The Scarlet Ibis: The Many Elements Of Symbolism

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The Scarlet Ibis: I chose the dying scarlet ibis from the end of the text. Just like Doodle, the birds' strength has become very little, and though it had overcome flying through a terrible storm it just couldn’t keep going in its weakness and loneliness. Brothers along with his parents don’t realize simply why Doodle cares for the dead bird so much. Making an inference, Brother can put the pieces together on why Doodle cared for the bird once he died as he held Doodles’ limp, body at the end of the story. Some clues that gave the resemblance were the red of Doodle's blood and the thinness of his limbs as that the ibis looked like aswell. Nature: Nature is a large part of the foreshadowing throughout The Scarlet Ibis. The beauty of the natural world helps portray the good emotions between Doodle and Brother while the storms portray bad and evil thoughts. The author frequently talks about the Old Woman Swamp, Horsehead Landing, and the family house itself. Doodle is astonished by the wildflowers in the swamp the very first time he visits because of how beautiful they were- it even brings him to tears. The nature descriptions connect to Doodle and to the ibis as well as nature. Nature symbolizes the beauty of Doodles’ life, even though it may have been short and a little different from other children's. 

The Color Red: Red is a huge symbol throughout this text and represents a lot. 'The Scarlet Ibis,' has scarlet in the title and scarlet is a shade of red. We already knew the colors red and scarlet were important since in our pre-reading we talked about it a lot. The ibis perches in the bleeding tree, which automatically makes you think red and scarlet. When Doodle dies, his blood-stained his clothes red including his pale skin. Some not-so-obvious red symbolism was: describing Doodle's body as red when he is a baby: 'a tiny body which was red and shriveled.” In this story, the color red symbolizes death—however, it also symbolizes beauty, through the beautiful ibis, its tree, and nature. 

The Casket: Doodle was so set on not reaching out and touching the casket. It was built for him as a baby since everyone thought he was going to die. Brother brings him into the barn and tries to force him to touch it. The casket is a symbol for the death that Doodle avoided, and he fears that if he physically touches the casket that he’s letting the thoughts of death creep back into his life. The casket represents what was supposed to happen to Doodle but somehow did not.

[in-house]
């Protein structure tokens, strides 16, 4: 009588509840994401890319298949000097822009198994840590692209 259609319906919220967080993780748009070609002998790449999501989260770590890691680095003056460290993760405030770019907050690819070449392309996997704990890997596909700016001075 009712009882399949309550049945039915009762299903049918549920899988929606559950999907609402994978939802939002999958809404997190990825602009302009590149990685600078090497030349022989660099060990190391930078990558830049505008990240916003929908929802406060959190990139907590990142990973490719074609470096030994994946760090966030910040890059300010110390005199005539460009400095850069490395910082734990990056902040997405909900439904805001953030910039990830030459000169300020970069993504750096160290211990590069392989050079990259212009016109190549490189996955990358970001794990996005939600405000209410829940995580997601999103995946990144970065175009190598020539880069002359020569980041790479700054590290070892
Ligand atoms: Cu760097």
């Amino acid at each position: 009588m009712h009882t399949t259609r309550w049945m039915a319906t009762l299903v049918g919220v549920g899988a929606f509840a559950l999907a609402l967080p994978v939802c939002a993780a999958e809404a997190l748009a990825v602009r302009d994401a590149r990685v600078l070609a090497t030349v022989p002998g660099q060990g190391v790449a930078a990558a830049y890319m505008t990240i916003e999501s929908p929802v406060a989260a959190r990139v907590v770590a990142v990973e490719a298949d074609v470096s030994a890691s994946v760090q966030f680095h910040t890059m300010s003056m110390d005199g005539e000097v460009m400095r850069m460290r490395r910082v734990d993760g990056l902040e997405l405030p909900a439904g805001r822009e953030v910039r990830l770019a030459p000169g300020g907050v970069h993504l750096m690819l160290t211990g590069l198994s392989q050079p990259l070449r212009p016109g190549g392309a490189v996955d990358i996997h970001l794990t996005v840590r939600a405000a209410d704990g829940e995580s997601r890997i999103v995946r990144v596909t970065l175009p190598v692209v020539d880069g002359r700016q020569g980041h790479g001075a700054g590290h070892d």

The Grindstone: The grindstone is a much subtler symbol. In the beginning, the narrator tells readers that the grindstone has taken the place of the bleeding tree, which was where the scarlet ibis, which symbolizes Doodle, was perched. In this way, the grindstone serves as a stand-in for Doodle himself, now that he is not part of the narrator's life. The narrator describes the grindstone as grinding away the past and bringing him back to the time of all his memories with Doodle. It is a symbol for the past and the means by which the narrator brings back his memories. 

The barn loft: The barn loft is small, cramped, confining, and dark. It's the home of Doodle's baby-sized coffin. The cramped loft probably comments on or reflects the minds of the characters inside it. If a character is trapped in a tiny space, he likely feels trapped for other reasons too. It's interesting to note that eight-year-old Brother shows Doodle the coffin before he teaches Doodle to walk. He loves Doodle and is developing a sweet relationship with him, but he's still trapped by Doodle. Doodle still isn't quite the brother he has in mind. He needs special care and has to be carried around. Brother is caught between loving Doodle and wishing he didn't have to deal with him and be embarrassed by him. These feelings are normal, but Brother doesn't have anyone he can talk to about it. It doesn't sound like something he could bring up to Mama or Daddy. So, Brother expresses his feelings to Doodle by taking him to the barn loft trapping him in it. He wants to show Doodle how it feels to be trapped or scared. He does it, as he admits, in a mean way, that isn't productive or healthy for either of them. Still, is it that big a deal? If Doodle had lived it wouldn't be, but since he didn't, it is. A piece of Brother will always remain trapped in the barn loft, being mean to Doodle.